Myocardial impairment in chronic hypoxia is abolished by short aeration episodes: Involvement of K+ ATP channels

Giuseppina Milano, Paola Bianciardi, Antonio F. Corno, Eric Raddatz, Sandrine Morel, Ludwig K. Von Segesser, Michele Samaja

Research output: Contribution to journalArticle

Abstract

In vivo exposure to chronic hypoxia is considered to be a cause of myocardial dysfunction, thereby representing a deleterious condition, but repeated aeration episodes may exert some cardioprotection. We investigated the possible role of ATP-sensitive potassium channels in these mechanisms. First, rats (n = 8/group) were exposed for 14 days to either chronic hypoxia (CH; 10% O2) or chronic hypoxia with one episode/day of 1-hr normoxic aeration (CH+A), with normoxia (N) as the control. Second, isolated hearts were Langendorff perfused under hypoxia (10% O2, 30 min) and reoxygenated (94% O2, 30 min) with or without 3 μM glibenclamide (nonselective K+ ATP channel-blocker) or 100 μM diazoxide (selective mitochondrial K+ ATP channel-opener). Blood gasses, hemoglobin concentration, and plasma malondialdehyde were similar in CH and CH+A and in both different from normoxic (P <0.01), body weight gain and plasma nitrate/nitrite were higher in CH+A than CH (P <0.01), whereas apoptosis (number of TUNEL-positive nuclei) was less in CH+A than CH (P <0.05). During in vitro hypoxia, the efficiency (ratio of ATP production/pressure x rate product) was the same in all groups and diazoxide had no measurable effects on myocardial performance, whereas glibenclamide increased end-diastolic pressure more in N and CH than in CH+A hearts (P <0.05). During reoxgenation, efficiency was markedly less in CH with respect to N and CH+A (P <0.0001), and rate x pressure product remained lower in CH than N and CH+A hearts (P <0.001), but glibenclamide or diazoxide abolished this difference. Glibenclamide, but not diazoxide, decreased vascular resistance in N and CH (P <0.005 and <0.001) without changes in CH+A. We hypothesize that cardioprotection in chronically hypoxic hearts derive from cell depolarization by sarcolemmal K + ATP blockade or from preservation of oxidative phosphorylation efficiency (ATP turnover/myocardial performance) by mitochondrial K+ ATP opening. Therefore K+ ATP channels are involved in the deleterious effects of chronic hypoxia and in the cardioprotection elicited when chronic hypoxia is interrupted with short normoxic aeration episodes.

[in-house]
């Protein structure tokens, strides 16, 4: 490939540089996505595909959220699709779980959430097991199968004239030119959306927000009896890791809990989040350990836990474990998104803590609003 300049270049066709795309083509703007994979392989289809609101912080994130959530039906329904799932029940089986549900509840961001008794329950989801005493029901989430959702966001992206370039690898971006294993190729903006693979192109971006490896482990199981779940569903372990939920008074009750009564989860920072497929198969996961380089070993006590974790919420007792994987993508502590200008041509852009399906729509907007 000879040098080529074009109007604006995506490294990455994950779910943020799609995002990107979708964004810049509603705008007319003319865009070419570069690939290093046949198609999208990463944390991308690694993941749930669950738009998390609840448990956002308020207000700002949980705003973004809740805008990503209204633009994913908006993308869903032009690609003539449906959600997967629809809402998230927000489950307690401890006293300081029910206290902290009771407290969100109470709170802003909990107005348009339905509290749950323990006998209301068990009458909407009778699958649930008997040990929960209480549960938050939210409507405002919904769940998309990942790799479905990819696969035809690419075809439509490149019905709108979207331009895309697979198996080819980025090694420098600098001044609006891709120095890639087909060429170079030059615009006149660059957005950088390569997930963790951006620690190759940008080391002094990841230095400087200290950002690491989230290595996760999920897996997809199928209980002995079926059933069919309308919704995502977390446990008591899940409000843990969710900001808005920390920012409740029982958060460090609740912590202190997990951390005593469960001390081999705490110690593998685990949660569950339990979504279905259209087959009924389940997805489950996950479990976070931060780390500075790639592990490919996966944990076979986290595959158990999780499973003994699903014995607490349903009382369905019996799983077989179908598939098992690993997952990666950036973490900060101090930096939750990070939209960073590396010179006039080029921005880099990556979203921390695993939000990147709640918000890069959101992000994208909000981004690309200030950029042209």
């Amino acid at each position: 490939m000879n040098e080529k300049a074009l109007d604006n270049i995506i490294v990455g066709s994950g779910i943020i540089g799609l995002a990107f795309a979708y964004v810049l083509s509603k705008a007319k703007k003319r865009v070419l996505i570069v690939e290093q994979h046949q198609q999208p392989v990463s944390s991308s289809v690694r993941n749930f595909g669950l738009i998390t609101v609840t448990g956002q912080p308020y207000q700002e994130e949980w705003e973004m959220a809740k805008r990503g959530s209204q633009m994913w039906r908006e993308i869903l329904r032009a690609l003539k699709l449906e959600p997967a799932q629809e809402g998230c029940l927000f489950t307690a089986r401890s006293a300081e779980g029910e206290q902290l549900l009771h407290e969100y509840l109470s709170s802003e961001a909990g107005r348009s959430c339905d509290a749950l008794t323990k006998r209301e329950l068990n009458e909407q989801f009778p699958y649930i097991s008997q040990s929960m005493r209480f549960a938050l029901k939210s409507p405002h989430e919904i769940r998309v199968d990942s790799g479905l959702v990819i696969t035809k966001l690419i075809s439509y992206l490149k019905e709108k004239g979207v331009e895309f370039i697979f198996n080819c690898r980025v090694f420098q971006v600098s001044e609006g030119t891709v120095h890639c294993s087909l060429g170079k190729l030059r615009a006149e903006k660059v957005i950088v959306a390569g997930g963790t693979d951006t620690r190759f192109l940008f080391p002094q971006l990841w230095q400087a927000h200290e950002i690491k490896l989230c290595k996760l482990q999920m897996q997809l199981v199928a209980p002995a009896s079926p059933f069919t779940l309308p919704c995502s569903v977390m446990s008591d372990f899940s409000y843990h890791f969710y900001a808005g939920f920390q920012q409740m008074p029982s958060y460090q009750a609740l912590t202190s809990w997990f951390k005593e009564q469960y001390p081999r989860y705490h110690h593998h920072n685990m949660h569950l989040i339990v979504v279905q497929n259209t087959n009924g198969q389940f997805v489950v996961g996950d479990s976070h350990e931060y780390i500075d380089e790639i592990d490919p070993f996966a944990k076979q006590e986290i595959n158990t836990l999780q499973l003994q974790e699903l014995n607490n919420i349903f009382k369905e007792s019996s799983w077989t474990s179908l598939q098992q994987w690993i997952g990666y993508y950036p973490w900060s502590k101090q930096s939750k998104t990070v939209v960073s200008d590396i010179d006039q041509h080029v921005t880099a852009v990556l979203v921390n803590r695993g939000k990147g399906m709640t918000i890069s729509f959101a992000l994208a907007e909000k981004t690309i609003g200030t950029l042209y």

Original languageEnglish
Pages (from-to)1196-1205
Number of pages10
JournalExperimental Biology and Medicine
Volume229
Issue number11
Publication statusPublished - Dec 2004

Keywords

  • Apoptosis
  • Diazoxide
  • Glibenclamide
  • Hypoxia
  • Reoxygenation

ASJC Scopus subject areas

  • Biochemistry, Genetics and Molecular Biology(all)

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  • Cite this

    Milano, G., Bianciardi, P., Corno, A. F., Raddatz, E., Morel, S., Von Segesser, L. K., & Samaja, M. (2004). Myocardial impairment in chronic hypoxia is abolished by short aeration episodes: Involvement of K+ ATP channels. Experimental Biology and Medicine, 229(11), 1196-1205.